With this in mind, the trade agenda should also be revitalized as a means to create jobs and build competitiveness. In a compelling new report, the Americas Society/Council of the Americas has put forward a number of ways to kick-start the hemispheric trade expansion agenda, even during a period of economic uncertainty and political change. Among ideas are two that stand out. The first is linkage of existing trade agreements in the hemispheric through the harmonization of rules of origin, which would unlock immense gains from trade that are currently foregone through trade diversion and unnecessarily complicated trading arrangements. Second, given the continued long-run vibrancy of Asia and emerging patterns of pan-Pacific trade and investment, the Trans-Pacific Partnership with Chile, Singapore, New Zealand, and others is an exciting avenue for the United States to pursue as a means to promote hemispheric trade expansion. This high-standards trade platform, which by definition only includes willing partners and those who view trade as a constructive means to develop their own economies, will be the next chapter in building a broader relationship among Asia, North America, and Latin America. It should be actively promoted and pursued, because trade and investment remain among the very best tools that the United States has to promote a regional growth agenda.
On the flip side, if a growth agenda is not quickly pursued, one can easily predict a period of greater economic distress, particularly in the middle classes who have just recently begun to enjoy the prospect of a better life. As expectations increasingly go unmet, voters will begin to punish leaders at the polls, and this year five Latin American nations hold elections for president: Chile, El Salvador, Honduras, Panama, and Uruguay. Disaffected voters could very well begin to demand deeper change in some of these countries, further complicating the politics of the region.
The big question mark is Venezuela, which relies on petroleum exports for most of its economic well-being. When the price per barrel of crude was approaching $150/bbl, the Venezuelan economy was flush with cash which was liberally distributed throughout the economy and also given abroad in sweetheart deals for the purpose of building Bolivarian alliances. Now that crude has fallen below $40/bbl, these actions are unsustainable. As the Venezuelan regime increasingly uses its finances to shore up the President’s political fortunes domestically, support for other governments in the region such as Bolivia, Ecuador, and Nicaragua could well begin to dwindle. As a practical matter, this would saw off the economic limb that Venezuela has been busy provoking these erstwhile allies to go out as far on as possible. When this occurs, what options does Bolivia have, for example, now that La Paz has virtually destroyed its relationship with the United States and is busy complicating its relationship with Brazil and others in the region? The answer is there really aren’t that many other options, and it will be the long-suffering Bolivian people, not their leaders in La Paz or provocateurs in Caracas, who will suffer the most. With this in mind, we many even begin to see increasing political unrest and even volatility in some countries as people demand better economic conditions and governments take steps to maintain order and tighten their control.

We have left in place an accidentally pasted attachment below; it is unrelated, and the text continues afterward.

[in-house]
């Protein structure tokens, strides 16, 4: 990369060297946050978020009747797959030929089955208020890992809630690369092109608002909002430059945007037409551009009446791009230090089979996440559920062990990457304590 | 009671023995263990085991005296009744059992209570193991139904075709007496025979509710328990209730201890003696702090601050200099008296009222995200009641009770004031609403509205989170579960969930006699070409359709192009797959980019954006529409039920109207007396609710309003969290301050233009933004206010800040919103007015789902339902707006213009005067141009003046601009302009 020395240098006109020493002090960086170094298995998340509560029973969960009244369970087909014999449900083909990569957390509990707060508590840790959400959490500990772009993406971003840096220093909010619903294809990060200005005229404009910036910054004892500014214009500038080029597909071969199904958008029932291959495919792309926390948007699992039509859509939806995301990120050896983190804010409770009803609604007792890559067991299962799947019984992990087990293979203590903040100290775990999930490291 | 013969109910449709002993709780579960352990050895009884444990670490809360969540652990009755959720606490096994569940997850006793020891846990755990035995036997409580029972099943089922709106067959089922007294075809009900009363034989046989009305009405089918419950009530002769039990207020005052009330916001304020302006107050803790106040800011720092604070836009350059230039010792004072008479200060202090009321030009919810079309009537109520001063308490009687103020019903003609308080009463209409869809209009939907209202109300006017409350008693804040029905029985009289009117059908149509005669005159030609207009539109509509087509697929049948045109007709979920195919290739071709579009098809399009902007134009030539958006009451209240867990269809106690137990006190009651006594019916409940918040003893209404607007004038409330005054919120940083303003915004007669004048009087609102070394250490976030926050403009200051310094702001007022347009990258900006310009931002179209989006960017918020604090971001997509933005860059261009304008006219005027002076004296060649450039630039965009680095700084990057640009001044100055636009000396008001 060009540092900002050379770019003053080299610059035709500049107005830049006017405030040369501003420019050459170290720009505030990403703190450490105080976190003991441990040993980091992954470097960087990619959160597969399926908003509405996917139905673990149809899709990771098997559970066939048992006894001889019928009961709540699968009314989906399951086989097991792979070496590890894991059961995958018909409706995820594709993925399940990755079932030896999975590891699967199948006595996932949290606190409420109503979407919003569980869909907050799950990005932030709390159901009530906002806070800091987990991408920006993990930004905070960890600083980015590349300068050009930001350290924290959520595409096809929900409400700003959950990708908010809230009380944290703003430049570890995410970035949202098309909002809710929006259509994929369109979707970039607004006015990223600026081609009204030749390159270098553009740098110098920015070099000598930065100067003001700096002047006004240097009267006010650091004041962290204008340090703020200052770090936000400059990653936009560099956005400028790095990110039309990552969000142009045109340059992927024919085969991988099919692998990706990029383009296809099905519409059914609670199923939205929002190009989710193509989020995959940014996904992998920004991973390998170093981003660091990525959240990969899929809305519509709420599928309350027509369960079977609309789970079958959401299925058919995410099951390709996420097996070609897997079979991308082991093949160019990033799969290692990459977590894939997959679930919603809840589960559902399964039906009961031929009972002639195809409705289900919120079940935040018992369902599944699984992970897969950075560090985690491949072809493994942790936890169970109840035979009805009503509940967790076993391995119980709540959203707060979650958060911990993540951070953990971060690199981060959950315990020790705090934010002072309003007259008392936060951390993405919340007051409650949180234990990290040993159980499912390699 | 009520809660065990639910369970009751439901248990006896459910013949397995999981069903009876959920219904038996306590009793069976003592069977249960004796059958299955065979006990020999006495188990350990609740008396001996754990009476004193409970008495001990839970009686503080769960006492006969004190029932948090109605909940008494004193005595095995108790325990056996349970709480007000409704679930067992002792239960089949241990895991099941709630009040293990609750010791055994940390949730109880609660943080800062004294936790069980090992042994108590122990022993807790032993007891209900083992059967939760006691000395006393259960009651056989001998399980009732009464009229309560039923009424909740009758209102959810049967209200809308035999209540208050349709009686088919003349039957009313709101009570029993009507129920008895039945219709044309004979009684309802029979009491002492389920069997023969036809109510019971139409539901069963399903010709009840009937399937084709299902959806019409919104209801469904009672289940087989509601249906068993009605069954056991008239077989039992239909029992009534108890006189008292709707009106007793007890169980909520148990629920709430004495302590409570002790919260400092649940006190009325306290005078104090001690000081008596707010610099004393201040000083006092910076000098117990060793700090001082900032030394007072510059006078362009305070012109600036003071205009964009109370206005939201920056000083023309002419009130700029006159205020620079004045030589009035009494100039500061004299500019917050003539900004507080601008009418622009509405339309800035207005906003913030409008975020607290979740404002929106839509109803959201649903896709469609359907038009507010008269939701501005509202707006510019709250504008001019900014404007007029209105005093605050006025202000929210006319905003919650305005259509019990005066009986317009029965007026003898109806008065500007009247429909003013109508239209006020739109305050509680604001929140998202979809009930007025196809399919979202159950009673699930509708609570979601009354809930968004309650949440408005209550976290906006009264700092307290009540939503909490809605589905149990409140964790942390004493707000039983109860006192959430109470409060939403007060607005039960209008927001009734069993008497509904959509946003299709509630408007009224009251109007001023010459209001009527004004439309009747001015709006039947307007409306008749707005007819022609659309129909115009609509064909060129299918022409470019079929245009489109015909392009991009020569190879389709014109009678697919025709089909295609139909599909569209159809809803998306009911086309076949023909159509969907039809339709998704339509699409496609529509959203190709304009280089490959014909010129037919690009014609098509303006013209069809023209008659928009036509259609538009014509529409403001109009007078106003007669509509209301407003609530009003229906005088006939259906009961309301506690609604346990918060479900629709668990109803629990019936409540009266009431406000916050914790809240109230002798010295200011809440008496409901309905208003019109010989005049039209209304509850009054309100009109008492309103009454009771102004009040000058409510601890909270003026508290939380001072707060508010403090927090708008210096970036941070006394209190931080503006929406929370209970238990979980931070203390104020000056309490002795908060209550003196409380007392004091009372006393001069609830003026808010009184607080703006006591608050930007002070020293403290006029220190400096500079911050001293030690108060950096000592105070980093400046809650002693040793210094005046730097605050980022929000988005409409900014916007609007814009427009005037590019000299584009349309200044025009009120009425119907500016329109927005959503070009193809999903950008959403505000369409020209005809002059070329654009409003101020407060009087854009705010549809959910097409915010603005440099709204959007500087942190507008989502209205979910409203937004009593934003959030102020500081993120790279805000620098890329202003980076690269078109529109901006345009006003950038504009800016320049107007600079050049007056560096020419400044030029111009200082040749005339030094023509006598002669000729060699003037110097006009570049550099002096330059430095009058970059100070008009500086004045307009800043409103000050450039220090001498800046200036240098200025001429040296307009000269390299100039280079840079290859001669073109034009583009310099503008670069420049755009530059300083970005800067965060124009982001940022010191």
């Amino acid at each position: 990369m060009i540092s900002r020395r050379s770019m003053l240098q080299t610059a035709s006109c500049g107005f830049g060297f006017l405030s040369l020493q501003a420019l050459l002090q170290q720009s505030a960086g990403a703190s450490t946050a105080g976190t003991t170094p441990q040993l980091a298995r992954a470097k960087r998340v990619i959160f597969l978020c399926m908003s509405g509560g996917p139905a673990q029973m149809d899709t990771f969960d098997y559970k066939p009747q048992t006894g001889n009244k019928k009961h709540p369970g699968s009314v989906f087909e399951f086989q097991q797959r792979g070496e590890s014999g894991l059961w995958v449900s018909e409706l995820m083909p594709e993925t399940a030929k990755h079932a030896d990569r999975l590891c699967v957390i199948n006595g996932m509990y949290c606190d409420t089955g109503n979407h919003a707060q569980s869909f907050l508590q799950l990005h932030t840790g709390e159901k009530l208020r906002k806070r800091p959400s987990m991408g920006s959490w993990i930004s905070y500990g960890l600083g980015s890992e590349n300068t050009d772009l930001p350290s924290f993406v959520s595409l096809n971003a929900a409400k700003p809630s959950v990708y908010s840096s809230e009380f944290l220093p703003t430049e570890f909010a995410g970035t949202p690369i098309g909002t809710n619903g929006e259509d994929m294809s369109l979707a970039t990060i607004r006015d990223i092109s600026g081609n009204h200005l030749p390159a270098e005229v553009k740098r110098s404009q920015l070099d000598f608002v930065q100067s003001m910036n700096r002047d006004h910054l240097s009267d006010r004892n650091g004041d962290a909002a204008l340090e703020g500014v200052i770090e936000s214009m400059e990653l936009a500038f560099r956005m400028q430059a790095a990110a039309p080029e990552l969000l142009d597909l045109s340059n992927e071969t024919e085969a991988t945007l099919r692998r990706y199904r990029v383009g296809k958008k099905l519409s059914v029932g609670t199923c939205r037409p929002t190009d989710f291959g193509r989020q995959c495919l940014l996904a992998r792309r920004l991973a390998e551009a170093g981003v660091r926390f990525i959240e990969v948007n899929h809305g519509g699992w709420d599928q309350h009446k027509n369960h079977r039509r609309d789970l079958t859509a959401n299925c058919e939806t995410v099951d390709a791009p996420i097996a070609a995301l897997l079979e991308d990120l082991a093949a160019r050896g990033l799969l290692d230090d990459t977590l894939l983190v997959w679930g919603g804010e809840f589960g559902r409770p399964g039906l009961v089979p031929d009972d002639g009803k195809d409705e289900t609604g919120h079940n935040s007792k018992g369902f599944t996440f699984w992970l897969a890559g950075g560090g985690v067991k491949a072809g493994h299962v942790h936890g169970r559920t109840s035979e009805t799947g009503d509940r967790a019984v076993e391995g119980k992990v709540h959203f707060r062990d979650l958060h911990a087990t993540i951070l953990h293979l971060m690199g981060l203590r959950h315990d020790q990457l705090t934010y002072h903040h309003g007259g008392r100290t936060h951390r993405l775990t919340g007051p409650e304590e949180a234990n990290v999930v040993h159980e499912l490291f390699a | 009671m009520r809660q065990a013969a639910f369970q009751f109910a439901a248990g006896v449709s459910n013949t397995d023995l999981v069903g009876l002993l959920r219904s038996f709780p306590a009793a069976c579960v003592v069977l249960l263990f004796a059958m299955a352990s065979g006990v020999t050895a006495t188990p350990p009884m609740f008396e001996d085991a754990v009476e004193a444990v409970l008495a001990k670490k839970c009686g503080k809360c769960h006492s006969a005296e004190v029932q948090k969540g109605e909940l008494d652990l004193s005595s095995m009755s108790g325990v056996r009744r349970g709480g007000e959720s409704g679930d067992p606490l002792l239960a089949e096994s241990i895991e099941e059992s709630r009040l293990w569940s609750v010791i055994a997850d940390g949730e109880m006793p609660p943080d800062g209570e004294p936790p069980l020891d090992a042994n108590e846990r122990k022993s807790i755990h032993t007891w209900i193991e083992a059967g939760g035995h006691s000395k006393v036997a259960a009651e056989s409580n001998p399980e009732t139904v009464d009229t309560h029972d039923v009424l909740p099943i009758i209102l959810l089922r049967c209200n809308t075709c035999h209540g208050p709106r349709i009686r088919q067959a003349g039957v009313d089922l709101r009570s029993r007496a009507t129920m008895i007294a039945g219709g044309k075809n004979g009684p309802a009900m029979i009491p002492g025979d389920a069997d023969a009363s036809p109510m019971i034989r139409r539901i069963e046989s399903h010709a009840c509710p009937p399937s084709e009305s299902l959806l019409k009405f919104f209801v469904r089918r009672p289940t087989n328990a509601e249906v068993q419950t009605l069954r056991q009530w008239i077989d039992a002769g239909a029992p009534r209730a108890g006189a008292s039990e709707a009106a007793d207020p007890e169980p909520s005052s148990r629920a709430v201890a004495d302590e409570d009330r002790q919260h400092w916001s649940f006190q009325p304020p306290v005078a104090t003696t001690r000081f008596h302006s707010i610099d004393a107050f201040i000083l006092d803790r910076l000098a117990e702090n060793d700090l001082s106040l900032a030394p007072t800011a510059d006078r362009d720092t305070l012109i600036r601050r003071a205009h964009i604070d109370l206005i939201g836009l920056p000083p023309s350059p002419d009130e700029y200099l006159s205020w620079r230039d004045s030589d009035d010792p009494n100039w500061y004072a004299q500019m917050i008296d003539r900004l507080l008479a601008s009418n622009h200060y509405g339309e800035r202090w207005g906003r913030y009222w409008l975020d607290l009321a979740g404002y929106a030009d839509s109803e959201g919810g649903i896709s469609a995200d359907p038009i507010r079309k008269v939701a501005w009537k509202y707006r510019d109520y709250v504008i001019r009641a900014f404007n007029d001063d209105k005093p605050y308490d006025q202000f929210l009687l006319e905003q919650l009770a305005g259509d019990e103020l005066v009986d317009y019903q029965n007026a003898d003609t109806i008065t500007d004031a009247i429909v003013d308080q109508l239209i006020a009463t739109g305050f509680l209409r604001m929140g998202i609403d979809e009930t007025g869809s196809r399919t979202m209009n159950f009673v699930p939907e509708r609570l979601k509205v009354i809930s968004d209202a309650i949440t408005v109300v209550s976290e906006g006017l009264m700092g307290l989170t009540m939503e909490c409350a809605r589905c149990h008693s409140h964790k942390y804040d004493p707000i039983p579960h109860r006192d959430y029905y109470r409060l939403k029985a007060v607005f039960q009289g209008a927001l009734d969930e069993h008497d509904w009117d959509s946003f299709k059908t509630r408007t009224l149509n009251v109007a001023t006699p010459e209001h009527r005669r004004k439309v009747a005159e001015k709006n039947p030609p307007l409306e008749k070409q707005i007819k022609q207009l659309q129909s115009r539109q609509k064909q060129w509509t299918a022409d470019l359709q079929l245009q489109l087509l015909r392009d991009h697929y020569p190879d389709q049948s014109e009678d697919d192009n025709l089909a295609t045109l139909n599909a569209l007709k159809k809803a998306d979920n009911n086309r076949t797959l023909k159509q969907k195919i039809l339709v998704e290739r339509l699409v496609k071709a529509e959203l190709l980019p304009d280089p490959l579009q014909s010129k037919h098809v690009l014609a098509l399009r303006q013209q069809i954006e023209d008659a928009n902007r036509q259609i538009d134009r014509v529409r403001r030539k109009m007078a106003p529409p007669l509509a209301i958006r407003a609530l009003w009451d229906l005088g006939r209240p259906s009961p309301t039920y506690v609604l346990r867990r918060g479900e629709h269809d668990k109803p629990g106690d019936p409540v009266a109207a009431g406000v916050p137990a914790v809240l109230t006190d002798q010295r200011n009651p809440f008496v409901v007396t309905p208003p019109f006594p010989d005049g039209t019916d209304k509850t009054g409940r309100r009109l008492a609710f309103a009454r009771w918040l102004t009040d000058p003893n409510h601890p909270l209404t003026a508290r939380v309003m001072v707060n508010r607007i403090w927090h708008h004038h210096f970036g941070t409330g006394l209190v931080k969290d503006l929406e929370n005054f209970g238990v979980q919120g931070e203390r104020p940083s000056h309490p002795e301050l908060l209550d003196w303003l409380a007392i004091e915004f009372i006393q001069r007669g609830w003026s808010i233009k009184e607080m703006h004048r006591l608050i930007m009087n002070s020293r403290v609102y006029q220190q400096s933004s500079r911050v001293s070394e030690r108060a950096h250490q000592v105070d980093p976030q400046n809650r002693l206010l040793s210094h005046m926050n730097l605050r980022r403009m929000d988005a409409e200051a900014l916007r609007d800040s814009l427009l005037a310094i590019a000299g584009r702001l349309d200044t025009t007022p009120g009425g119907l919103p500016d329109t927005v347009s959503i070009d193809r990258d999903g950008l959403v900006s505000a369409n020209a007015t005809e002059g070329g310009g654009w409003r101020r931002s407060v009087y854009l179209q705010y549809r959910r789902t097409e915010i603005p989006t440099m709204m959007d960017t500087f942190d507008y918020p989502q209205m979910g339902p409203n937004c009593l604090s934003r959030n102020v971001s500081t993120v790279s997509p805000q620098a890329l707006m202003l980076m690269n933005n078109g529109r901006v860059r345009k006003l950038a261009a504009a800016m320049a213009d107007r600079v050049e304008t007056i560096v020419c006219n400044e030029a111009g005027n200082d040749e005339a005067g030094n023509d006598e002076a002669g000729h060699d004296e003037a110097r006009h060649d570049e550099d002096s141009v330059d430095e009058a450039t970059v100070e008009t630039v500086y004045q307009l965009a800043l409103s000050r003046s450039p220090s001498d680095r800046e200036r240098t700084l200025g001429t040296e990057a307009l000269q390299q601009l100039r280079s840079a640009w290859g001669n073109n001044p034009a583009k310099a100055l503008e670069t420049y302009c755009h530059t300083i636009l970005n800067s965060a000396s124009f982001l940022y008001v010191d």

These issues will face the new US Administration from the very beginning, and President Obama and his team will need to be sensitive to the economic strain facing the region as a first priority when he meets with leaders in Trinidad and Tobago. Leaders will be looking to the United States to find ways to work out of the financial crisis together, as partners, and for the new US president to recognize with humility where the economic crisis first began. At the same time, to build a constructive relationship, hemispheric leaders will need to be prepared to short-circuit potential criticism of the United States from those leaders who might attempt to sandbag the new US president by heaping blame on the United States for their own lack of long-run economic growth.
Hemispheric recovery is the most important thing on the agenda at this point. We’re all in this together, and if we act in a coordinated and thoughtful manner, we’ll be able to get out of it together. It can only be effectively promoted in an atmosphere of goodwill and mutual respect, from Washington, to Brasilia, to Caracas, to Buenos Aires. If not, the region will be in for a longer and deeper recession than anyone would care at this point to predict.